By soy isolate modification produced by sulfitolysis biologically active proteins, e.g. trypsin inhibitor can be inactivated along with improving the functional properties of the protein in question by increase of free sulfhydryl groups indicated by the degree of modification.

According to one embodiment of the invention the modification, fractionation, isolation and other treatment of whey proteins is accomplished in following stages: whey proteins are concentrated by ultrafiltration, the concentrate proteins are modified in structure/conformation by sulfitolysis, a part of proteins modified are precipitated by lowering the pH, sulfur dioxide formed at acid pH from sulfone groups and sulfite is blown out the reactor and recovered as sulfite for further sulfitolysis, the proteins precipitated are separated from soluble proteins by microfiltration, the proteins precipitated as well as the modified total protein is washed and concentrated by ultrafiltration at precipitation pH, or generally at an acid pH, the filtrate from microfiltration is washed and concentrated at precipitation pH or above the same, alternatively, the precipitated protein concentrate, modified total protein concentrate and soluble protein concentrate free sulfhydryl groups are oxidized to disulfide groups in a new order, plus washing and concentrating all protein concentrates by ultrafiltration and acquisition of end products as concentrates or dried powders.

Concentrating whey commences by microfiltration where casein particles that may be present are removed from whey, along with decreasing the amount of phospholipoproteins and bacteria. As a result of microfiltration, ultrafiltration is made easier. The microfiltration filtrate obtained is ultrafiltrated through 6,000-30,000 D membranes in order to increase protein concentration from the original 0.6% to 16-20 fold which corresponds to 9-12% protein content. A preferred protein content of the concentrate is 10-11%.

The whey protein structure is modified by sulfitolysis where the desired part of the disulfide bonds are cleaved and the degree of modification desired in relation to the original amount of disulfide bonds is acquired. In this embodiment, sulfitolysis of whey proteins is accomplished as follows:

The amount of whey protein concentrate needed, where protein content is e.g. 10%, is introduced to the reactor which is equipped with efficient mixing device plus temperature and pH control and adjustment. The concentrate is brought to a temperature of 40-65° C., preferably 50-60° C. The choice of temperature is determined amongst others by the reaction velocity desired, the chemicals used and the functional and other properties desired for the proteins isolated. To the protein concentrate at constant temperature is added sulfite either as NaHSO3, Na2S2O5 or as Na2SO3 to 0.02-0.2 M, for example 0.05-0.1 M, and the mixture is stirred vigorously. The amount of sulfite to be added is dependent amongst others on the protein concentration and the degree of sulfitolysis desired. pH is adjusted to 5.5-8, preferably 6-7, for example 6.5. In adjusting pH, food-grade acids and bases are used, e.g. HCI and NaOH. The time of treatment of proteins with sulfite is 10-50 min, preferably 20-40 min. The time is determined by the sum of factors mentioned above in order to reach the degree of modification desired.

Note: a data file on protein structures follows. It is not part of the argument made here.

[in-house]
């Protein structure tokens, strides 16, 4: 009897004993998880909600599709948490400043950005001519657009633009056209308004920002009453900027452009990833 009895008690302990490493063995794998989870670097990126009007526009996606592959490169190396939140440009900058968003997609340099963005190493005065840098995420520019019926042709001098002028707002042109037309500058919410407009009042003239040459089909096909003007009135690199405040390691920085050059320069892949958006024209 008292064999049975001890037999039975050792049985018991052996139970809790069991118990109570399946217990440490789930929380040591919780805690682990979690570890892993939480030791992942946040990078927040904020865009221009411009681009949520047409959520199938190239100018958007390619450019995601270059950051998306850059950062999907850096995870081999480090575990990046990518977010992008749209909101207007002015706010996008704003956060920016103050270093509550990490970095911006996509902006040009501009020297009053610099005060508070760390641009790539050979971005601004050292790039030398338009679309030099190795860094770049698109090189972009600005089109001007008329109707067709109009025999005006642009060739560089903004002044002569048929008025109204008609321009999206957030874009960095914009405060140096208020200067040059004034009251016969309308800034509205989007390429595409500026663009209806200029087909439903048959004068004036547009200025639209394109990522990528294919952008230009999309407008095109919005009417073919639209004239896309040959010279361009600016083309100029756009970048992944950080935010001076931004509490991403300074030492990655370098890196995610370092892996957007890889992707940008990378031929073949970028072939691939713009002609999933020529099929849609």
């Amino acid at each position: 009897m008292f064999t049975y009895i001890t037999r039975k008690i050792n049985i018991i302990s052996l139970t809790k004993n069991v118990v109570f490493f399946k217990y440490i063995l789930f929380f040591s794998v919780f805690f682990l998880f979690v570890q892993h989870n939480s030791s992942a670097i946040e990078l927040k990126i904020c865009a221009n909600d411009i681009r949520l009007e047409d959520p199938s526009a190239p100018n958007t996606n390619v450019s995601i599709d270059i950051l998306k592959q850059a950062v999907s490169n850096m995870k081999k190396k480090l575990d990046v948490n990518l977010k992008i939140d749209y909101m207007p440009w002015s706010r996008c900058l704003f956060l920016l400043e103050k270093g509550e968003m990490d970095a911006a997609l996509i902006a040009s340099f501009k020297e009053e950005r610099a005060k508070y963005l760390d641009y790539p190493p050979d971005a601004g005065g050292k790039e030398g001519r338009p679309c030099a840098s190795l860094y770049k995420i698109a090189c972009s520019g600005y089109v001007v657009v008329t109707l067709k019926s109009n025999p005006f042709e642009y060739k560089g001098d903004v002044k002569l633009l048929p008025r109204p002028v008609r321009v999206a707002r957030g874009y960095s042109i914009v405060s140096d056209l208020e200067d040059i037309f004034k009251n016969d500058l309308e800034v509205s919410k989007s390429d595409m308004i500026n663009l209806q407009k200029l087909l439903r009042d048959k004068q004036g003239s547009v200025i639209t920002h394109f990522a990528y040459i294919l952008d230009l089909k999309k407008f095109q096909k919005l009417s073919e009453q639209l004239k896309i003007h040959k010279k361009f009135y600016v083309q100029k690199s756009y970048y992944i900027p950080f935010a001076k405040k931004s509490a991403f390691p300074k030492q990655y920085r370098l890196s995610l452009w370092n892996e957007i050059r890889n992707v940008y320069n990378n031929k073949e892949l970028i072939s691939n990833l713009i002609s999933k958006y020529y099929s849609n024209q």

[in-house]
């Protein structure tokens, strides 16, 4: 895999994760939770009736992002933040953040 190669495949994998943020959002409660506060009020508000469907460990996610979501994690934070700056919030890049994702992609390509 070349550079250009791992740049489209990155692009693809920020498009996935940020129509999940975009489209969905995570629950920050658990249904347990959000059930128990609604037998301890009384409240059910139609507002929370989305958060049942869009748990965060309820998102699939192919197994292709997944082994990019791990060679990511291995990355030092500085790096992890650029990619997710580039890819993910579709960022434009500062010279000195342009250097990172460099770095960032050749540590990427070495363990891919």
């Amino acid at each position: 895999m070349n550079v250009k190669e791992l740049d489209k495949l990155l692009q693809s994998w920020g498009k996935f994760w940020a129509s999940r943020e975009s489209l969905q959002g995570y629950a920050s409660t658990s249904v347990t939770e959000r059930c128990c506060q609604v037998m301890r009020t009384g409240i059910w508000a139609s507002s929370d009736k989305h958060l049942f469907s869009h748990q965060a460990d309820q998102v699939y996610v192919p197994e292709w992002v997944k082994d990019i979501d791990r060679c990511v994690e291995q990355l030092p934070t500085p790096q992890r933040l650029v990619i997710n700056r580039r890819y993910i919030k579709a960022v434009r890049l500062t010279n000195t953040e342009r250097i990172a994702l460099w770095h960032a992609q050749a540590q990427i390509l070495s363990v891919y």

After the modification desired has been accomplished, the proteins are precipitated by lowering the pH to 1.5-5.5, preferably to 4.0-5.0. The pH used in precipitation depends mainly on the protein composition desired for the fractions and somewhat on the degree of modification of the proteins.

The time used for precipitation is 10-40 min, for example 20-30 min. Proteins modified to a certain degree may be left unprecipitated if modified total protein is desired; here pH is lowered directly to a low enough value of pH 1.5-4.5 in order to release the sulfone groups and excess sulfite as sulfur dioxide, which is blown out with sterile air or mixture of air and nitrogen to a receiving container as a mixture of sodium sulfite and sodium hydrogen sulfite for further sulfitolysis.

The prepicipitated proteins are separated from the soluble ones by microfiltration. The fractions formed are handled separately. From the proteins fractionated, which amounts to the precipitated and the soluble fraction, sulfone groups and excess sulfite are liberated at an acidic pH as sulfur dioxide and blown out from the reaction mixture as described above.